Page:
The legendary image of a smiling Harry Truman holding up the front page of the Chicago Tribune emblazoned with the headline DEWEY DEFEATS TRUMAN is among the most famous in American history.
The photo was taken 65 years ago today as Truman, traveling by rail to Washington two days after winning the election, had stopped in St. Louis and stepped to the rear platform of the train.
He was handed a copy of the Tribune with the erroneous headline and eagerly held it up while photographers snapped away.
The Tribune, in a rather gracious mea culpa, explained in 2008 how one of journalism’s greatest gaffes came to be.
The problem began in the weeks leading to the November 1948 presidential election, as polls and pundits all predicted Truman would be trounced by Republican candidate Thomas Dewey, the governor of New York.
“Critically important, though, was a printers’ strike, which forced the paper to go to press hours before it normally would,” according to the 2008 story by the Tribune. “As the first-edition deadline approached, managing editor J. Loy “Pat” Maloney had to make the headline call, although many East Coast tallies were not yet in.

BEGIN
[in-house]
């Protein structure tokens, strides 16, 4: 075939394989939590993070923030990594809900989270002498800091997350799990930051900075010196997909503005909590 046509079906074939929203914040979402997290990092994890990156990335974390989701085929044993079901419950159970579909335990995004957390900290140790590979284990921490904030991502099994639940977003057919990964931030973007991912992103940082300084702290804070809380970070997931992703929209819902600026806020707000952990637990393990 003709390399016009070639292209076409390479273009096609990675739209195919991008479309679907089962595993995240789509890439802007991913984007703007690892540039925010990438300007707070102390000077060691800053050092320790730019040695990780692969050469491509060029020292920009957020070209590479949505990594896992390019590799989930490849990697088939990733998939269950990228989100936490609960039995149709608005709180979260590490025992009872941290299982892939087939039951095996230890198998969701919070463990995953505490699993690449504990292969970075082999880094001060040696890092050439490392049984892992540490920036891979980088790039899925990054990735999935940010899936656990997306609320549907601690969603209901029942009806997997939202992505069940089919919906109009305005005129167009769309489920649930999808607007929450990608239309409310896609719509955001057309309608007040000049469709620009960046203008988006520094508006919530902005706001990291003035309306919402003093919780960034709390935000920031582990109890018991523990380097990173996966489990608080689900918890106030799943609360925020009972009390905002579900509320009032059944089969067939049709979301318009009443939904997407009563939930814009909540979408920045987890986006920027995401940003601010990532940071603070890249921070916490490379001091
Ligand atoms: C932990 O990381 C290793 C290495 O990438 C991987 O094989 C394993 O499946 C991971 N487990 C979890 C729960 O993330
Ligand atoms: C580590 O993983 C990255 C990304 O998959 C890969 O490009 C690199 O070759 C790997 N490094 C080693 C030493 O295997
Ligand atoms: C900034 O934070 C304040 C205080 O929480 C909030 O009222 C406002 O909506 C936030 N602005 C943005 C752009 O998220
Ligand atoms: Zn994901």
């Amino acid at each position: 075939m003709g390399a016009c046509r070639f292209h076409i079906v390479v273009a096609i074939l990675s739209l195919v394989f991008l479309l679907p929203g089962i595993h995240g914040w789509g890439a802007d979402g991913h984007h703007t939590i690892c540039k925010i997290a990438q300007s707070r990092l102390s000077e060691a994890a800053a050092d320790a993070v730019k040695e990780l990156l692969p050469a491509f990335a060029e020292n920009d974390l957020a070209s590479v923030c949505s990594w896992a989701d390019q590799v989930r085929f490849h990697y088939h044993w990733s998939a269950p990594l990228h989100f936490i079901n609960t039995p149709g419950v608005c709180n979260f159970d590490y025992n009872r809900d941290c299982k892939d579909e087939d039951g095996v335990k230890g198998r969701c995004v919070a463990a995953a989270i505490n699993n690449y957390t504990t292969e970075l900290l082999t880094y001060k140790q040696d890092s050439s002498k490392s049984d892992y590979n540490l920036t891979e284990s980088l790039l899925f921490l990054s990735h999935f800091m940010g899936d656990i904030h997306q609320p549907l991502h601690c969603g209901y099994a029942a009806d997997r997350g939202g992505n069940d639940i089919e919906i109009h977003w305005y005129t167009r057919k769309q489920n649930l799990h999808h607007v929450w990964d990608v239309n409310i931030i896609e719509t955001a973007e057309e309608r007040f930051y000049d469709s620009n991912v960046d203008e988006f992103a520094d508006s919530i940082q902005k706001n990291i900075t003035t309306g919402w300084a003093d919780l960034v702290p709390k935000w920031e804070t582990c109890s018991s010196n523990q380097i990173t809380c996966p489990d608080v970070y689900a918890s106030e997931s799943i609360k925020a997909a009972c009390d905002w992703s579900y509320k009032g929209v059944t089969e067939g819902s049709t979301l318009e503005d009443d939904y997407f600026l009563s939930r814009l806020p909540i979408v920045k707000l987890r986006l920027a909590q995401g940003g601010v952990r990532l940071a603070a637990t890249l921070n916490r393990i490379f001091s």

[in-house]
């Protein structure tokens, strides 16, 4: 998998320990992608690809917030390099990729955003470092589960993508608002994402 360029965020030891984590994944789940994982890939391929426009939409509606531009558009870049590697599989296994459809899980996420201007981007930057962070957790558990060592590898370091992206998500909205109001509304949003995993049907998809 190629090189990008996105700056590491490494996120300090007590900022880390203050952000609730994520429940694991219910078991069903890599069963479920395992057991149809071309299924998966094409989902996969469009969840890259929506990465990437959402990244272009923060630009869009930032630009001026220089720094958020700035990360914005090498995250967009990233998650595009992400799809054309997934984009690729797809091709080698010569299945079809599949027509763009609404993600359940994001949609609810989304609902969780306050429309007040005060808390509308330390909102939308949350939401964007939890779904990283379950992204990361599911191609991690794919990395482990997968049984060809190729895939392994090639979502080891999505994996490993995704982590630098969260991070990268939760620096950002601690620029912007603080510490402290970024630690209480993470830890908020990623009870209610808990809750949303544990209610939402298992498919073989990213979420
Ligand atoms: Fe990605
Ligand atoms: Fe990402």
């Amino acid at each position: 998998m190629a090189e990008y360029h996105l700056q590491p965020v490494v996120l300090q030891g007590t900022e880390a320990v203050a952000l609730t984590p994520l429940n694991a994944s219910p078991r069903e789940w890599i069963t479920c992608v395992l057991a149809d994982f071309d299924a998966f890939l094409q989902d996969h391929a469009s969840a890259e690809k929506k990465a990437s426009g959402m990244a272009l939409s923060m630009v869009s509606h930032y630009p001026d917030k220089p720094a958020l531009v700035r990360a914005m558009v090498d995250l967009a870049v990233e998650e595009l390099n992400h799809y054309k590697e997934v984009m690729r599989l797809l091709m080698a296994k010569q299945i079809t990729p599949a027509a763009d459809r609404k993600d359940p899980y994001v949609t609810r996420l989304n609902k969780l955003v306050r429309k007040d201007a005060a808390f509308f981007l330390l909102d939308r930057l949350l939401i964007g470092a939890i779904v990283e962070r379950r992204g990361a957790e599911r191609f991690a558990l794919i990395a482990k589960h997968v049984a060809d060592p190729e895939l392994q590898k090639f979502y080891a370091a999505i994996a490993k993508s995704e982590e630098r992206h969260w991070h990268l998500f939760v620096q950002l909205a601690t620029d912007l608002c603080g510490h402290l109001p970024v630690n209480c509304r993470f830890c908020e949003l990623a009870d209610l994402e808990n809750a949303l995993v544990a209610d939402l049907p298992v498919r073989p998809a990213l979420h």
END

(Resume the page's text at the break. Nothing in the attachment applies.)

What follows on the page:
“Maloney banked on the track record of Arthur Sears Henning, the paper’s longtime Washington correspondent,” the Tribune continued. “Henning said Dewey. Henning was rarely wrong. Besides, Life magazine had just carried a big photo of Dewey with the caption ‘The next President of the United States.’”
But “the ink was hardly dry on 150,000 copies of the paper” when radio bulletins began rolling in that the Truman-Dewey race was surprisingly close.
For the second edition of the Tribune, the headline was changed to DEMOCRATS MAKE SWEEP OF STATE OFFICES.
Truman would go on to take Illinois and much of the Midwest in what would prove an election shocker.
Still, the DEWEY DEFEATS TRUMAN headline might have slipped into oblivion were it not for the chance encounter in St. Louis on Nov. 4, 1948.
It turns out that there was no love lost between either Truman or the Tribune; the paper had characterized Truman on its editorial page as a “nincompoop,” for example.
So when someone handed the president an early edition of the Chicago paper with the mistaken headline, Truman was only too happy to hold it up and smile broadly.
(HT: Real Clear History)